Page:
For many Canadians, it is quite common to leave Canada and become a non-resident of Canada for many reasons, employment can require you to work outside of Canada, you may choose to live outside of Canada or even just visit Canada occasionally. It is important for Canadian tax purposes you understand your residency for income tax purposes. The general tax implications of becoming a non-resident of Canada is departure tax rules, this article will highlight some of the key items that are used to determine if you are a non-resident of Canada for tax purposes and the implications.
Determining if you are a Non-resident of Canada:
The Canada Revenue Agency (CRA) provides a number of tests to help determine your residency status. Particularly, they focus on what are called Primary and Secondary ties to Canada. The primary ties generally include the following:
- Do you have a primary residence in Canada?
- Where is your spouse/common-law partner residing?
- Where are your dependents residing?
The secondary ties are a lot more and can be the following most popular ones:
- Personal property in Canada (can be furniture, clothing, rare items, jewelry, automobiles, boats and any other recreational type vehicles)
- Driver’s license
- Canadian passport
- Memberships in various Canadian organizations
- Health and medical insurance coverage
- Canadian Bank accounts
- Registered Retirement Savings Plans
- Tax-Free Savings Account
- Registered Retirement Investments Funds
- CanadianCredit cards
- Various securities accounts
- Employment with Canadian employer
The primary ties are considered significant ties and either one or a combination of them will easily make you a resident of Canada for tax purposes. If you have a lot of secondary ties, you can still be considered a resident of Canada for tax purposes. It is important you consult with a tax accountant to ensure you obtain an accurate opinion on your situation.
CRA’s Form NR73 for leaving Canada:
You can also obtain an opinion from the CRA at no cost by filing the NR73 form which can be downloaded from their website. However, you may expose yourself unknowingly especially if you do not know the departure tax-rules for emigrating from Canada. This form is not mandatory to be completed, even when you file your final departure tax return.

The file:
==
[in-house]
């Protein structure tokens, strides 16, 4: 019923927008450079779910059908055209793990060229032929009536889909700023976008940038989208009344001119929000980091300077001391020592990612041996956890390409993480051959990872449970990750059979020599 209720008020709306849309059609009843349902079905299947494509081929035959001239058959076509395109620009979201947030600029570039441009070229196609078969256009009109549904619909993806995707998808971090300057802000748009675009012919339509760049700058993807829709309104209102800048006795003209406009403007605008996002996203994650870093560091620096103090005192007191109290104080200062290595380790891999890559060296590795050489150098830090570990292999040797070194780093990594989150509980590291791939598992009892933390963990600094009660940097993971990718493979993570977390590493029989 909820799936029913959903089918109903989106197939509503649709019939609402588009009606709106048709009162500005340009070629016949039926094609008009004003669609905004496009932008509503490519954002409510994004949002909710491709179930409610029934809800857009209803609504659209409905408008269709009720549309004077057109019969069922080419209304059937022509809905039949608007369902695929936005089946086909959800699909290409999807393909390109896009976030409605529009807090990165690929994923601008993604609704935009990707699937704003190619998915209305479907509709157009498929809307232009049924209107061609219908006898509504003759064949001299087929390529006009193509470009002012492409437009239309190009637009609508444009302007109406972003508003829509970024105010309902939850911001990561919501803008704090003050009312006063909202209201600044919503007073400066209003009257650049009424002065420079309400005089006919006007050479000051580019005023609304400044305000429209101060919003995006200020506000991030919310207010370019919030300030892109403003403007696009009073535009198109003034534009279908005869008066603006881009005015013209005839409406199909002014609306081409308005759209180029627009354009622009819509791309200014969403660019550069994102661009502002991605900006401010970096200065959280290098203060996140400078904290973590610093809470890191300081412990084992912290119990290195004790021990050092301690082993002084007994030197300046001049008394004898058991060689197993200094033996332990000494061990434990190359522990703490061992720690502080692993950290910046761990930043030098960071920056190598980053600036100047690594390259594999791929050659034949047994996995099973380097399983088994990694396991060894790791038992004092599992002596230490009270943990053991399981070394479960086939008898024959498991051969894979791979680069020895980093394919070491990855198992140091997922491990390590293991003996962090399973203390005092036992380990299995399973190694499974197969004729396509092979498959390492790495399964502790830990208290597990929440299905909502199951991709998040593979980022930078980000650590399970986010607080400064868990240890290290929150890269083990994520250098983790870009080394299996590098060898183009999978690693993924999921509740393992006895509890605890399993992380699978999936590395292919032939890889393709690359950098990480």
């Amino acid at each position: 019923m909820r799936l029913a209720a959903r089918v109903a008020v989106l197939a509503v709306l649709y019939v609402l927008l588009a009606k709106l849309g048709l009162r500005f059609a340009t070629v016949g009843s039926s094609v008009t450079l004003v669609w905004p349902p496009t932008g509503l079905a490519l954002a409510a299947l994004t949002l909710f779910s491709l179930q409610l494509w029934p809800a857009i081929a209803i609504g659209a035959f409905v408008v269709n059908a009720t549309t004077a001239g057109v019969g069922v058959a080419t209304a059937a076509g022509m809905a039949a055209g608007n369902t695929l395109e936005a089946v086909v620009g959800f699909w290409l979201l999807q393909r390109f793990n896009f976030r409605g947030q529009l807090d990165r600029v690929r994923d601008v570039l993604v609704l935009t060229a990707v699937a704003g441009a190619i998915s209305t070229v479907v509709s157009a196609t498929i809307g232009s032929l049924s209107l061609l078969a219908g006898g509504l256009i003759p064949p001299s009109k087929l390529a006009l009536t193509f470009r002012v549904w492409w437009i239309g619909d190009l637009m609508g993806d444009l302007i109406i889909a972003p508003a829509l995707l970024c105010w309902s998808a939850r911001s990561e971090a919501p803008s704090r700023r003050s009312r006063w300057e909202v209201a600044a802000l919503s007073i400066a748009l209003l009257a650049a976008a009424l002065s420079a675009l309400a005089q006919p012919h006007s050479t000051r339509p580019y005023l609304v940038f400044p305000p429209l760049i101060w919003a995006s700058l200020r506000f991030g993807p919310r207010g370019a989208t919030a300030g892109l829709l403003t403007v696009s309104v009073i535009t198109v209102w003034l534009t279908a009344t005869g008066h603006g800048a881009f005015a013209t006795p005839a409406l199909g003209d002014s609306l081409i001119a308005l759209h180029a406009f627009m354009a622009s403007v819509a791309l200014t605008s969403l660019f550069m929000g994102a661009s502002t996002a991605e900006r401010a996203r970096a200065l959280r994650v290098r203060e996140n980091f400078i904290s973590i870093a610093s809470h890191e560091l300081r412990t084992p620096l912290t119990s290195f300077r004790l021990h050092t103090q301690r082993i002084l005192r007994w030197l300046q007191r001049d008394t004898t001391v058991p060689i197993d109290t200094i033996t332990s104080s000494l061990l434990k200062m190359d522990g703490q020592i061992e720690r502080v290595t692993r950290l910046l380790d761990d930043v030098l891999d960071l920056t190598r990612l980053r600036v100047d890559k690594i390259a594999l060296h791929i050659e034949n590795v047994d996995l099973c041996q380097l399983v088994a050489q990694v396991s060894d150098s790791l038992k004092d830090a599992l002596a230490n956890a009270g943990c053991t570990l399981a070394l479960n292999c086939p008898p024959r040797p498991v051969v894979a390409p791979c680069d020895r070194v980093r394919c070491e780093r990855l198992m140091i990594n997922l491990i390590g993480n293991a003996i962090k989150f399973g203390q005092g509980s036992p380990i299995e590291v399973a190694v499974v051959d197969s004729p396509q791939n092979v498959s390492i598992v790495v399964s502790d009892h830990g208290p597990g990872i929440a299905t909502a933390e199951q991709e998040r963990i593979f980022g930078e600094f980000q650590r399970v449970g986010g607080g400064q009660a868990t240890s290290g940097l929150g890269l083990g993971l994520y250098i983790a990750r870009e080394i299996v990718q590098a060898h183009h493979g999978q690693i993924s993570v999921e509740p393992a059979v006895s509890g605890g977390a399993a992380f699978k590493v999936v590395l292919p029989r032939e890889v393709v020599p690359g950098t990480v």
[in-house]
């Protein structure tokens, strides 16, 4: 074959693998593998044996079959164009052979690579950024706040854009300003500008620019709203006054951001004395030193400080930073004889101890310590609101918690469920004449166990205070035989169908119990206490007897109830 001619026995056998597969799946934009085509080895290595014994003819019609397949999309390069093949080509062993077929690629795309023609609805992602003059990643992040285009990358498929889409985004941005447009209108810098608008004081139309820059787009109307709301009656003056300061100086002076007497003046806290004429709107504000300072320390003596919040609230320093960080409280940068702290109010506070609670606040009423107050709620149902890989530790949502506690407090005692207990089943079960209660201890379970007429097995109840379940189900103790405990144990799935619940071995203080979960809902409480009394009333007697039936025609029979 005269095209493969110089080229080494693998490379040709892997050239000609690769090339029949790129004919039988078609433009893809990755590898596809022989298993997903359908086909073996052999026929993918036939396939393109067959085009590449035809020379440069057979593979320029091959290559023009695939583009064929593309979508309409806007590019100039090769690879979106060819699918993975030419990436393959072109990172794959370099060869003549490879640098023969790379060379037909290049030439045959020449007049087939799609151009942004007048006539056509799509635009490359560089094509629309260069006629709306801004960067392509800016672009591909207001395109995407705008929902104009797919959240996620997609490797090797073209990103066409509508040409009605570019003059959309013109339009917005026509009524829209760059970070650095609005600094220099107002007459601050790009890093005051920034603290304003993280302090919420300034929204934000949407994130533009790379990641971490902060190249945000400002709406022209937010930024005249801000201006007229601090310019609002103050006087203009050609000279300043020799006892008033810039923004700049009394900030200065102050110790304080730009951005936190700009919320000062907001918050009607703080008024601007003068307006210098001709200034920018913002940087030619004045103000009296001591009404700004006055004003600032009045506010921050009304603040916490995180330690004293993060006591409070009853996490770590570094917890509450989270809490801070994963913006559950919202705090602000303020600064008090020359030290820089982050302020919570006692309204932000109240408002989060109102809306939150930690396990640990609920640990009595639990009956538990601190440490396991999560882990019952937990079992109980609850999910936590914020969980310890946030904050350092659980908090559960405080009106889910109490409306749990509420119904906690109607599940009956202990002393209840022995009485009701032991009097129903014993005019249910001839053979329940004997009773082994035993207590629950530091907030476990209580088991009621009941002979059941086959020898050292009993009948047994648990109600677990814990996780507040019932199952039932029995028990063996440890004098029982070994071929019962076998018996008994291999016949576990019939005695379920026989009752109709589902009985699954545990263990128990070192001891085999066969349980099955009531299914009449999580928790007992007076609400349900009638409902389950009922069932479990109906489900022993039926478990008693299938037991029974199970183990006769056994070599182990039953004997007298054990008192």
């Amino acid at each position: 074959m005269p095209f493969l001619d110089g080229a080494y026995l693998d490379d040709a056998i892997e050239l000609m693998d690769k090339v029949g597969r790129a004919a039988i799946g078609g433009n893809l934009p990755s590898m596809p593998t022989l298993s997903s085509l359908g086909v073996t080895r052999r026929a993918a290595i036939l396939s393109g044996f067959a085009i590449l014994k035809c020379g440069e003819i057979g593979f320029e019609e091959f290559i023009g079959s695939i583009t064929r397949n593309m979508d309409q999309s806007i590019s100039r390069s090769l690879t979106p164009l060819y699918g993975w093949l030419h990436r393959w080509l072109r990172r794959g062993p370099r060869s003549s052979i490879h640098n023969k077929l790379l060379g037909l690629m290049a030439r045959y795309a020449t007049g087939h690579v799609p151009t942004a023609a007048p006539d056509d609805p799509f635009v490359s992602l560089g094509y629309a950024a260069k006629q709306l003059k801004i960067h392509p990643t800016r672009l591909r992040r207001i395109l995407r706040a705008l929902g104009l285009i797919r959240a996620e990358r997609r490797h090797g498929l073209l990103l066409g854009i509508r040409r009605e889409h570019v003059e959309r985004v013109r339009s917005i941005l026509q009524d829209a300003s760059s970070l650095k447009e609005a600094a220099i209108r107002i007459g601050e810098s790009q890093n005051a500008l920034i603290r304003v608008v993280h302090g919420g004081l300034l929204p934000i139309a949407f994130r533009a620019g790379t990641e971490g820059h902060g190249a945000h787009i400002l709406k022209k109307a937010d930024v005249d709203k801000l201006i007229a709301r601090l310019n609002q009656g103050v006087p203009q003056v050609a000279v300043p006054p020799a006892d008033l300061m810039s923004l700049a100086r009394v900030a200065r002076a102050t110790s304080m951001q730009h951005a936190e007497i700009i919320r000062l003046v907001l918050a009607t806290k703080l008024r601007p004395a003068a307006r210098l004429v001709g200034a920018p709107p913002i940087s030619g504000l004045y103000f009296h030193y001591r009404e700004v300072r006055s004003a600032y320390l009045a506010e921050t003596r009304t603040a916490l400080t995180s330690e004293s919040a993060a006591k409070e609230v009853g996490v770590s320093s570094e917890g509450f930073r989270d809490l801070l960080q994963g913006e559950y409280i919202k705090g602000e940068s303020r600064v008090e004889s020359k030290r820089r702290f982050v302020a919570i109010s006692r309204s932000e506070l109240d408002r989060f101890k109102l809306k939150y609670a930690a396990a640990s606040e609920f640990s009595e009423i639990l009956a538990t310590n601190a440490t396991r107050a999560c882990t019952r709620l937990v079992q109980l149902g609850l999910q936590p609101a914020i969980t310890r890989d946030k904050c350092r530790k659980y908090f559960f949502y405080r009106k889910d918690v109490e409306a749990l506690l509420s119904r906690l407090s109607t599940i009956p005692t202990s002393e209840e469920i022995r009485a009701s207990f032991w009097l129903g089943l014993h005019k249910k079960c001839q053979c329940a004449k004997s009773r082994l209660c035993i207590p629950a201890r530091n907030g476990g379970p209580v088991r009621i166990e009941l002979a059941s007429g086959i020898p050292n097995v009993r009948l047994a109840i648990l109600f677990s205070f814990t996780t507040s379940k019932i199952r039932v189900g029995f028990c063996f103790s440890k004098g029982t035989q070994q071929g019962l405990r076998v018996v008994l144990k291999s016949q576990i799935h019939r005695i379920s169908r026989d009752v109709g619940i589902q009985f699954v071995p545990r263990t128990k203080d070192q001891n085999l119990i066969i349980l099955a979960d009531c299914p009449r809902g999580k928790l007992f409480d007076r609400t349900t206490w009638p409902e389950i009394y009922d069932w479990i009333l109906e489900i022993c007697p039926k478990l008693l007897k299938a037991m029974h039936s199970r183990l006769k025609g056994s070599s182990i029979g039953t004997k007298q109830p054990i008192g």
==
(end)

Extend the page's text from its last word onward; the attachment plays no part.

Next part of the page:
Tax Implications of leaving Canada and becoming a non-resident of Canada:
- Deemed Disposition of Assets
This rule of departure taxes surprises many Canadians leaving who are unaware that on the date you depart, you are deemed to have disposed of Canadian assets at the fair market value, this triggers immediate capital gains taxes that you are required to pay. However, there are number of assets that departure tax generally does not apply to:
- Direct interests in Canadian real property, Canadian timber and resource properties.
- Registered Retirement Savings Plans, Tax Free Savings Accounts RPPS, IPPs, RRSPS, RRIFs, RESPs, DPSPs, RCAs and many other future benefit related plans.
- Rights under employee benefit or pensions plans, even certain stock option plans.
- For an individual who was a resident in Canada for not more than 60 months in the 120 months prior to departure, property that was owned by that individual when he/she last became a resident of Canada for tax purposes.
- Property of a business carried on by the taxpayer, at the emigration time, through a permanent establishment in Canada.
Departure tax generally applies to the following (this is list is not exhaustive):
- Real estate outside of Canada